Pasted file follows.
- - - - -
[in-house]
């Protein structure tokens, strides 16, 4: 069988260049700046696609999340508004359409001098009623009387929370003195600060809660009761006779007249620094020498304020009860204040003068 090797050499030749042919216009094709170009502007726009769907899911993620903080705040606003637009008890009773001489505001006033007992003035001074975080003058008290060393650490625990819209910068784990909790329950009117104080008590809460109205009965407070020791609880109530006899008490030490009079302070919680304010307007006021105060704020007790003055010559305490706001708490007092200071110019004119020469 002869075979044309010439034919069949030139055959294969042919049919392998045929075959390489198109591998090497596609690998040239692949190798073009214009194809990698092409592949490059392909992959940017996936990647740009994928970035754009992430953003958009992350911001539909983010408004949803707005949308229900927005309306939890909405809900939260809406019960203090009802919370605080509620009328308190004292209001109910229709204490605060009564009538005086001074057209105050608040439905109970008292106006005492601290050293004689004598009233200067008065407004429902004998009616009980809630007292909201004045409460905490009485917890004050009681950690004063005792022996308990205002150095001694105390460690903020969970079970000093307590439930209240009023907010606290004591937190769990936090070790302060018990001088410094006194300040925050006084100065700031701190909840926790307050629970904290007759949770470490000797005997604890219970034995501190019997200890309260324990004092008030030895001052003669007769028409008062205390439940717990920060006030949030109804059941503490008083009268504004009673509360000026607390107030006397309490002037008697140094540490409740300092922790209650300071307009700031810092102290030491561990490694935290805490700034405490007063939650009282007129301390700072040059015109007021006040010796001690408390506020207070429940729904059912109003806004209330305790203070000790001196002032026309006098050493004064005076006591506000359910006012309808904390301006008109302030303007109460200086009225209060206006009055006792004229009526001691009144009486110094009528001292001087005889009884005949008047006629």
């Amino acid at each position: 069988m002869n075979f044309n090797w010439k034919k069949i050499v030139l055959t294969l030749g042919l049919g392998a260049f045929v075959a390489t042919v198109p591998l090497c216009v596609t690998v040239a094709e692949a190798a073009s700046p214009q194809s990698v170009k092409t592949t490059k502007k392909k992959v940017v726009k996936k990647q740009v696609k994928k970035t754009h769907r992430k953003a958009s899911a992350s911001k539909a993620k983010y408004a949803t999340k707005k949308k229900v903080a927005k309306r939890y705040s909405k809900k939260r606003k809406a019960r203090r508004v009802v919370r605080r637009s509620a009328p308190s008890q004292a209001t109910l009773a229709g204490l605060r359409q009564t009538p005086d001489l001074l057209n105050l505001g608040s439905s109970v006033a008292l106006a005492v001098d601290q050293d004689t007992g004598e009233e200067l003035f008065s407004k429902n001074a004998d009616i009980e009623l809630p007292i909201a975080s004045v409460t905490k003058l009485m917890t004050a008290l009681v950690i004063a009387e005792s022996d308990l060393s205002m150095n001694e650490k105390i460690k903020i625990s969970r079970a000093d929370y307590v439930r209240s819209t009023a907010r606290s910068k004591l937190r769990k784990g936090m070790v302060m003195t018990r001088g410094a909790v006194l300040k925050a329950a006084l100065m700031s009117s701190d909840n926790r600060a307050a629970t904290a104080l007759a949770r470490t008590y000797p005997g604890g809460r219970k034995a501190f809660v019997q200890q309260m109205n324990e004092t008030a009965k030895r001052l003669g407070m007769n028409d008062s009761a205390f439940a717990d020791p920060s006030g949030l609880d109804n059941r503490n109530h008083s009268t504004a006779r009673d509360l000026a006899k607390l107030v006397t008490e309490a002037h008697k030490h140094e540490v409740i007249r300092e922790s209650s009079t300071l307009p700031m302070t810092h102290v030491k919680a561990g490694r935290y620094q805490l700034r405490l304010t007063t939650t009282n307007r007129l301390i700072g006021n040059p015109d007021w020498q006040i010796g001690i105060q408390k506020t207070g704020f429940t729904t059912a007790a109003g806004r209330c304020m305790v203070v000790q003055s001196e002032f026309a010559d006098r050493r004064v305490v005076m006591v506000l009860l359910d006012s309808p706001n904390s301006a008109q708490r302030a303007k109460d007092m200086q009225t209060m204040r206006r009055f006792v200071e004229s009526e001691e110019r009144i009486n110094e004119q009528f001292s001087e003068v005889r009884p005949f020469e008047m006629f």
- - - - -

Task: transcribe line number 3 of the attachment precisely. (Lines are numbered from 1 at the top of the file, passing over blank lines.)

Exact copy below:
């Amino acid at each position: 069988m002869n075979f044309n090797w010439k034919k069949i050499v030139l055959t294969l030749g042919l049919g392998a260049f045929v075959a390489t042919v198109p591998l090497c216009v596609t690998v040239a094709e692949a190798a073009s700046p214009q194809s990698v170009k092409t592949t490059k502007k392909k992959v940017v726009k996936k990647q740009v696609k994928k970035t754009h769907r992430k953003a958009s899911a992350s911001k539909a993620k983010y408004a949803t999340k707005k949308k229900v903080a927005k309306r939890y705040s909405k809900k939260r606003k809406a019960r203090r508004v009802v919370r605080r637009s509620a009328p308190s008890q004292a209001t109910l009773a229709g204490l605060r359409q009564t009538p005086d001489l001074l057209n105050l505001g608040s439905s109970v006033a008292l106006a005492v001098d601290q050293d004689t007992g004598e009233e200067l003035f008065s407004k429902n001074a004998d009616i009980e009623l809630p007292i909201a975080s004045v409460t905490k003058l009485m917890t004050a008290l009681v950690i004063a009387e005792s022996d308990l060393s205002m150095n001694e650490k105390i460690k903020i625990s969970r079970a000093d929370y307590v439930r209240s819209t009023a907010r606290s910068k004591l937190r769990k784990g936090m070790v302060m003195t018990r001088g410094a909790v006194l300040k925050a329950a006084l100065m700031s009117s701190d909840n926790r600060a307050a629970t904290a104080l007759a949770r470490t008590y000797p005997g604890g809460r219970k034995a501190f809660v019997q200890q309260m109205n324990e004092t008030a009965k030895r001052l003669g407070m007769n028409d008062s009761a205390f439940a717990d020791p920060s006030g949030l609880d109804n059941r503490n109530h008083s009268t504004a006779r009673d509360l000026a006899k607390l107030v006397t008490e309490a002037h008697k030490h140094e540490v409740i007249r300092e922790s209650s009079t300071l307009p700031m302070t810092h102290v030491k919680a561990g490694r935290y620094q805490l700034r405490l304010t007063t939650t009282n307007r007129l301390i700072g006021n040059p015109d007021w020498q006040i010796g001690i105060q408390k506020t207070g704020f429940t729904t059912a007790a109003g806004r209330c304020m305790v203070v000790q003055s001196e002032f026309a010559d006098r050493r004064v305490v005076m006591v506000l009860l359910d006012s309808p706001n904390s301006a008109q708490r302030a303007k109460d007092m200086q009225t209060m204040r206006r009055f006792v200071e004229s009526e001691e110019r009144i009486n110094e004119q009528f001292s001087e003068v005889r009884p005949f020469e008047m006629f």